I Still Think There Will Be No Tax Package In 2017 — Or 2018 — Until After The Mid-Terms…

November 20, 2017 - Leave a Response

. . .But on the small chance that 45 signs some ill-starred, and mean spirited piece of legislation that takes from the middle class, in order to increase tax breaks on private jets, and repeals the estate tax for the wealthiest one-one-hundredth of one per cent of all Americans, as well as vastly benefits his real estate driven empire. . . I will commend this piece in The Atlantic to the readership.

Do go read it all — it correctly argues that even if a bill is signed into law, most sensible corporations will not change their longer term plans, on a measure they well-know may be repealed or greatly scaled back — come midterms in late 2018. That is only one year away. Corporate strategists at the tax line think in longer terms. Frum is right — do go read it all, but here is the concluding bit:

. . . .A rationally conservative party of business and enterprise could, and should, have written a corporate tax reform compelling on the merits. The slowdown of U.S. productivity growth would be the country’s leading problem if U.S. constitutional democracy were not being attacked from the White House at the same time. The GOP submitted to Trump in 2016 very largely to reach this moment. The ironic outcome is that his success that year doomed the very prize for which his party sold its soul. . . .

Indeed — succinctly, and perfectly put. [After the holiday, in a look across the pond, as it were — I plan to update the thinking here, on the likely now increasing delays, looming over any Brexit. As I long said, it may end up being almost. . . nothing. The weekend walkout — on Merkel’s latest, coupled to May’s troubles — may mean 2020 or later for any soft Brexit.]

Now. . . as more and more of my usually-geographically-scattered family arrives, I will grow increasingly silent here — until mid next week, in all likelihood. Be excellent to those you love — so much to give thanks for, here. Smile.



[U] The Trump DACA Defendants In Northern California May Seek USSCt Review Of Thursday’s Order…

November 19, 2017 - Leave a Response

UPDATED: Monday Morning — I should have mentioned late last night how unusual the ending of the below order, in blue is. I laughed out loud when I read it (but then promptly forgot to mention it!), for you see, it takes the extraordinary step of pointing the US Solicitor General. . . to the existing law (for it seems he is unaware of it). In the case the court mentions by name — the Ellis case, the appellate court held that a stay of a denial of mandamus is properly to be addressed in the court in which it was entered, or the trial court — in this case. Or, as the court points out — by cert. to the Supremes, directly. Hilarious. The Ninth Circuit is teaching what amounts to rudimentary, basic federal procedural law to Trump’s Solicitor General (which tells you something about the calibre of his Administration). These are fascinating — if sort of sad — times. [End, updated portion.]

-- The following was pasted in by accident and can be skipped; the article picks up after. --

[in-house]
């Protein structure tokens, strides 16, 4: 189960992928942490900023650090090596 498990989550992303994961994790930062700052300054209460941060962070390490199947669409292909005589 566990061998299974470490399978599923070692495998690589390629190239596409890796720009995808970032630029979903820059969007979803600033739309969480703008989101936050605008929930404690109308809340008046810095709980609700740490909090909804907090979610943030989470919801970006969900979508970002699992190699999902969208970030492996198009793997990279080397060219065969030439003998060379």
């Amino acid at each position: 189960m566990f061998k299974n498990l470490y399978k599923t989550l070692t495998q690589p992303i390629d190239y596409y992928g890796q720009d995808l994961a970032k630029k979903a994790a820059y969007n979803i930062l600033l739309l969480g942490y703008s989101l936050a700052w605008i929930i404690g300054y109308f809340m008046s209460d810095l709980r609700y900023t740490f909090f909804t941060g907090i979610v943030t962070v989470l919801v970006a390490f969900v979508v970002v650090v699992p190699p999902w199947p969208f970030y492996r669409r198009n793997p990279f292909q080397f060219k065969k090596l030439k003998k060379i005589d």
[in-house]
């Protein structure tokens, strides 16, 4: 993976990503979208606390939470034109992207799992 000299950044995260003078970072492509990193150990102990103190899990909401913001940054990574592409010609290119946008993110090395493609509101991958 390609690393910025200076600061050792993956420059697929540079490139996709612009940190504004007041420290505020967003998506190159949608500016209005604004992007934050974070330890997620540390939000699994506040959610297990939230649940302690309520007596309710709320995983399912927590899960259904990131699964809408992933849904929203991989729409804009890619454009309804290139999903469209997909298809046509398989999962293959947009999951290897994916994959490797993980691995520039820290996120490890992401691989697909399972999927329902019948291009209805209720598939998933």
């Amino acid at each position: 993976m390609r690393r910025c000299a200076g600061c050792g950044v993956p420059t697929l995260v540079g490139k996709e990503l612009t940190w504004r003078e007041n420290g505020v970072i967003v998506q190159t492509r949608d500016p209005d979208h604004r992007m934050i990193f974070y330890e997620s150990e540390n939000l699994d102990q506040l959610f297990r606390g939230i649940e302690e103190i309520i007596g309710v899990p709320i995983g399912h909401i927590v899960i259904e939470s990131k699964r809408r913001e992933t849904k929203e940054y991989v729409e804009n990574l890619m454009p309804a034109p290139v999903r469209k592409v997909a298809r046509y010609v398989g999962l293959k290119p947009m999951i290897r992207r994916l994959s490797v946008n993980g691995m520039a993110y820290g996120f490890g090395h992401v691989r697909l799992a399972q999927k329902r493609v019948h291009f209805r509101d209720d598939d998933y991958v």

Should Trump’s lawyers do so, it will likely be a vain act. Here is our coverage — from Friday, of last Thursday’s order.

The standard of review at the Supremes would be “was the District Court’s order (asking for production of more than 14 documents — 11 of them published court opinions — to explain a major change in policy) clearly erroneous?”

Unless it was clearly erroneous, the Supremes will let the Ninth Circuit order stand, and the trial level court in San Francisco will order Trump to provide documents from the dozens of other officials who — in press interviews — indicated that they too had a role in making these decisions — including Trump himself. He personally turned over zero documents, yet he took credit for making the change. We must hold people in power to the standards of the law as it exists — otherwise we are. . . Russia.

Here is the Saturday afternoon order — with briefs due by Monday afternoon, Eastern time.

. . . .The court has received the government’s November 17, 2017 emergency stay motion. The response to the motion is due Monday, November 20, 2017, at 12:00 p.m. PST, and the optional reply is due Monday, November 20, 2017, at 5:00 p.m. PST. . . .

In addition to all other issues the parties wish to raise in the response and reply, the parties shall address whether this court has jurisdiction to grant a stay of proceedings, or whether the motion for a stay should instead be filed in the district court. See Ellis v. U.S. Dist. Court, 360 F.3d 1022 (9th Cir. 2004) (en banc). . . .

Now you know. I hope the new week brings. . . a newly joyful “magic carpet ride’s” attitude — to all those who travel in good will, toward this holiday of gratitude. Smile.


Ninth Circuit: Trump Administration Simply MUST “Comply With The Law” — In California DACA Case

November 17, 2017 - Leave a Response

At the head — I’ve been watching this piece of litigation, since it quite closely tracks one I’m involved in here in the federal courts in Chicago. But I’ve not reported on it until today. Out west, it has reached the Ninth Circuit on appeal, and has now articulated anew the unsurprising principle that Mr. Trump must comply with existing law.

Mr. Trump has claimed the right to end DACA without showing all the documents his administration relied upon to make a change in policy that impacts 800,000 Americans directly. He offered only 256 pages of previously public materials. That sort of opacity is most usually seen in. . . tyranical oligarchies (Cough. Russia).

By way of contrast, here we are a government “of the people, for the people, and by the people. . . .” So the Judicial Branch has effectively told him to obey the law, on transparency, and separation of powers doctrines — and thus to explain the real basis (as opposed to his odious political subterfuge) for his decision.

That an appellate level federal court must spend 18 pages and much research, crafting a formal written and published opinion of law, and has wasted oral argument time, as well as the plaintiffs’ (and the taxpayers’ money and time) on legal fees. . . all to reiterate what has been clear law for nearly 75 years, is — well. . . astonishing. But that is Trump — and here is a bit of the decision: